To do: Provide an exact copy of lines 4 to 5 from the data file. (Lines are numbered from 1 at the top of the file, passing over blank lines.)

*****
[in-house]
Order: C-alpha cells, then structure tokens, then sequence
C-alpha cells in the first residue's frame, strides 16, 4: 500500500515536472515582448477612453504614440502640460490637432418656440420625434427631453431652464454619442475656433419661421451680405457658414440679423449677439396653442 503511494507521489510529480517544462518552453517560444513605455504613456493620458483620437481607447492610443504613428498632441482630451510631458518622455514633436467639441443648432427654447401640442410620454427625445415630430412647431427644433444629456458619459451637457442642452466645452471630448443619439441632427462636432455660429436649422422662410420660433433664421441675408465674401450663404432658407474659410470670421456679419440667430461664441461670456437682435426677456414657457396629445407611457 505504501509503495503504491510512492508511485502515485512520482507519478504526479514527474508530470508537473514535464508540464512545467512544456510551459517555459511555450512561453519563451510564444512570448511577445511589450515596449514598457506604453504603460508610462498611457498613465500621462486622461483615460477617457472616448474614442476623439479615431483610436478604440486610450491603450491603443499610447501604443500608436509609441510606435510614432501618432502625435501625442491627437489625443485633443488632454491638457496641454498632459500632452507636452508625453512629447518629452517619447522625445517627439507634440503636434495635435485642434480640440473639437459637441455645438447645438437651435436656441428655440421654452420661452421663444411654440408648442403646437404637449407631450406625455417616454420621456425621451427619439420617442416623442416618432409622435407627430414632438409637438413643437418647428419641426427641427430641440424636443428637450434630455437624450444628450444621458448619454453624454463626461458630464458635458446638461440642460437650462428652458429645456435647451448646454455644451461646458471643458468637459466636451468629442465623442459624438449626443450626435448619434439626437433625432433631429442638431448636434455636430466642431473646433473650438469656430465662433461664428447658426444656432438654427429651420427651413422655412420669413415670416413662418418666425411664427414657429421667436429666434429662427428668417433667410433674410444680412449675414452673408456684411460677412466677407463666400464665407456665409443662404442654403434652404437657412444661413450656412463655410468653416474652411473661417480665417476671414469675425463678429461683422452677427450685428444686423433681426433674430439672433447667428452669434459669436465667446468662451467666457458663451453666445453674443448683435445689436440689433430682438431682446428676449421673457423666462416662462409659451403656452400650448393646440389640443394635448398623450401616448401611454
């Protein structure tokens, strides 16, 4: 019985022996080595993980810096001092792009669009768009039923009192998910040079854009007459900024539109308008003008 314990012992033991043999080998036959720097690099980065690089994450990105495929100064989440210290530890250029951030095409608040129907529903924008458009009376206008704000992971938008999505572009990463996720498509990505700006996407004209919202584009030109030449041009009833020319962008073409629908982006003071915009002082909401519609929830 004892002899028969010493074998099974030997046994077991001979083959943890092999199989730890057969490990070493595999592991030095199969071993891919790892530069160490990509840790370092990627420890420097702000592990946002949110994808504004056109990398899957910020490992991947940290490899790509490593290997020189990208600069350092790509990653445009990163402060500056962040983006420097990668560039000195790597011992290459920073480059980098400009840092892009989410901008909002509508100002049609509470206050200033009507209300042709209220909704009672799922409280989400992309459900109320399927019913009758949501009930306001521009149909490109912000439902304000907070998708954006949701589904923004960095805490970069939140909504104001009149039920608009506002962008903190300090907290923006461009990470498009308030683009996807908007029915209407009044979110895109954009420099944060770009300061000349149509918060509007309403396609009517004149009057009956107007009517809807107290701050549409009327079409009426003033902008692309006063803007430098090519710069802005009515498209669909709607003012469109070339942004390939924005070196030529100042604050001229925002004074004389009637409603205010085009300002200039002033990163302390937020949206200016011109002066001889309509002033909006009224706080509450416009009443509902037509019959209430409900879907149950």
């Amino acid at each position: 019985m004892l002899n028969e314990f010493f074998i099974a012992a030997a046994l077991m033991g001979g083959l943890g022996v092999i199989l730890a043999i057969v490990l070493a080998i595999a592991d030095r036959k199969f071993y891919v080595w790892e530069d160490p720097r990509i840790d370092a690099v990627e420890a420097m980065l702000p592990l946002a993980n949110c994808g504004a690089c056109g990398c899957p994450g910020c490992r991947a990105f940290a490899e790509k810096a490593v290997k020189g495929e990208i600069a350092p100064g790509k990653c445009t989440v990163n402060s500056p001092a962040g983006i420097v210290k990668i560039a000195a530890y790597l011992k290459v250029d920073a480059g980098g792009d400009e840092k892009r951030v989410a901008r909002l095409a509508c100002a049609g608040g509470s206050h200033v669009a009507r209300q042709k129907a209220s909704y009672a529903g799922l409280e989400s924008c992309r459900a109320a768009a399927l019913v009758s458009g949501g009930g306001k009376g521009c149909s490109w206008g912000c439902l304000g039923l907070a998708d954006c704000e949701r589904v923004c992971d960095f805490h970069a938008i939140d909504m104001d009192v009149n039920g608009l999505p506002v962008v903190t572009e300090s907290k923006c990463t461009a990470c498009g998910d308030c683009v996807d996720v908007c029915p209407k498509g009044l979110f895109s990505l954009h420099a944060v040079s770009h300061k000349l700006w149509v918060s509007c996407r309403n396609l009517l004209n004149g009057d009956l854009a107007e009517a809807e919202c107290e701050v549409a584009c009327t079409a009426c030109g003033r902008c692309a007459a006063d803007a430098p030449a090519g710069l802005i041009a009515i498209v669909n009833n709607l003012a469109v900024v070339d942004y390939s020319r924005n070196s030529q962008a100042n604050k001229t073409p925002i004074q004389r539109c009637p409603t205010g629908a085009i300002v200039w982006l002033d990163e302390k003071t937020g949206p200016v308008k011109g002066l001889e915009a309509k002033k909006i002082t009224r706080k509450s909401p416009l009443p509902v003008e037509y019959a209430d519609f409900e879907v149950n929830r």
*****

């Protein structure tokens, strides 16, 4: 019985022996080595993980810096001092792009669009768009039923009192998910040079854009007459900024539109308008003008 314990012992033991043999080998036959720097690099980065690089994450990105495929100064989440210290530890250029951030095409608040129907529903924008458009009376206008704000992971938008999505572009990463996720498509990505700006996407004209919202584009030109030449041009009833020319962008073409629908982006003071915009002082909401519609929830 004892002899028969010493074998099974030997046994077991001979083959943890092999199989730890057969490990070493595999592991030095199969071993891919790892530069160490990509840790370092990627420890420097702000592990946002949110994808504004056109990398899957910020490992991947940290490899790509490593290997020189990208600069350092790509990653445009990163402060500056962040983006420097990668560039000195790597011992290459920073480059980098400009840092892009989410901008909002509508100002049609509470206050200033009507209300042709209220909704009672799922409280989400992309459900109320399927019913009758949501009930306001521009149909490109912000439902304000907070998708954006949701589904923004960095805490970069939140909504104001009149039920608009506002962008903190300090907290923006461009990470498009308030683009996807908007029915209407009044979110895109954009420099944060770009300061000349149509918060509007309403396609009517004149009057009956107007009517809807107290701050549409009327079409009426003033902008692309006063803007430098090519710069802005009515498209669909709607003012469109070339942004390939924005070196030529100042604050001229925002004074004389009637409603205010085009300002200039002033990163302390937020949206200016011109002066001889309509002033909006009224706080509450416009009443509902037509019959209430409900879907149950």
């Amino acid at each position: 019985m004892l002899n028969e314990f010493f074998i099974a012992a030997a046994l077991m033991g001979g083959l943890g022996v092999i199989l730890a043999i057969v490990l070493a080998i595999a592991d030095r036959k199969f071993y891919v080595w790892e530069d160490p720097r990509i840790d370092a690099v990627e420890a420097m980065l702000p592990l946002a993980n949110c994808g504004a690089c056109g990398c899957p994450g910020c490992r991947a990105f940290a490899e790509k810096a490593v290997k020189g495929e990208i600069a350092p100064g790509k990653c445009t989440v990163n402060s500056p001092a962040g983006i420097v210290k990668i560039a000195a530890y790597l011992k290459v250029d920073a480059g980098g792009d400009e840092k892009r951030v989410a901008r909002l095409a509508c100002a049609g608040g509470s206050h200033v669009a009507r209300q042709k129907a209220s909704y009672a529903g799922l409280e989400s924008c992309r459900a109320a768009a399927l019913v009758s458009g949501g009930g306001k009376g521009c149909s490109w206008g912000c439902l304000g039923l907070a998708d954006c704000e949701r589904v923004c992971d960095f805490h970069a938008i939140d909504m104001d009192v009149n039920g608009l999505p506002v962008v903190t572009e300090s907290k923006c990463t461009a990470c498009g998910d308030c683009v996807d996720v908007c029915p209407k498509g009044l979110f895109s990505l954009h420099a944060v040079s770009h300061k000349l700006w149509v918060s509007c996407r309403n396609l009517l004209n004149g009057d009956l854009a107007e009517a809807e919202c107290e701050v549409a584009c009327t079409a009426c030109g003033r902008c692309a007459a006063d803007a430098p030449a090519g710069l802005i041009a009515i498209v669909n009833n709607l003012a469109v900024v070339d942004y390939s020319r924005n070196s030529q962008a100042n604050k001229t073409p925002i004074q004389r539109c009637p409603t205010g629908a085009i300002v200039w982006l002033d990163e302390k003071t937020g949206p200016v308008k011109g002066l001889e915009a309509k002033k909006i002082t009224r706080k509450s909401p416009l009443p509902v003008e037509y019959a209430d519609f409900e879907v149950n929830r």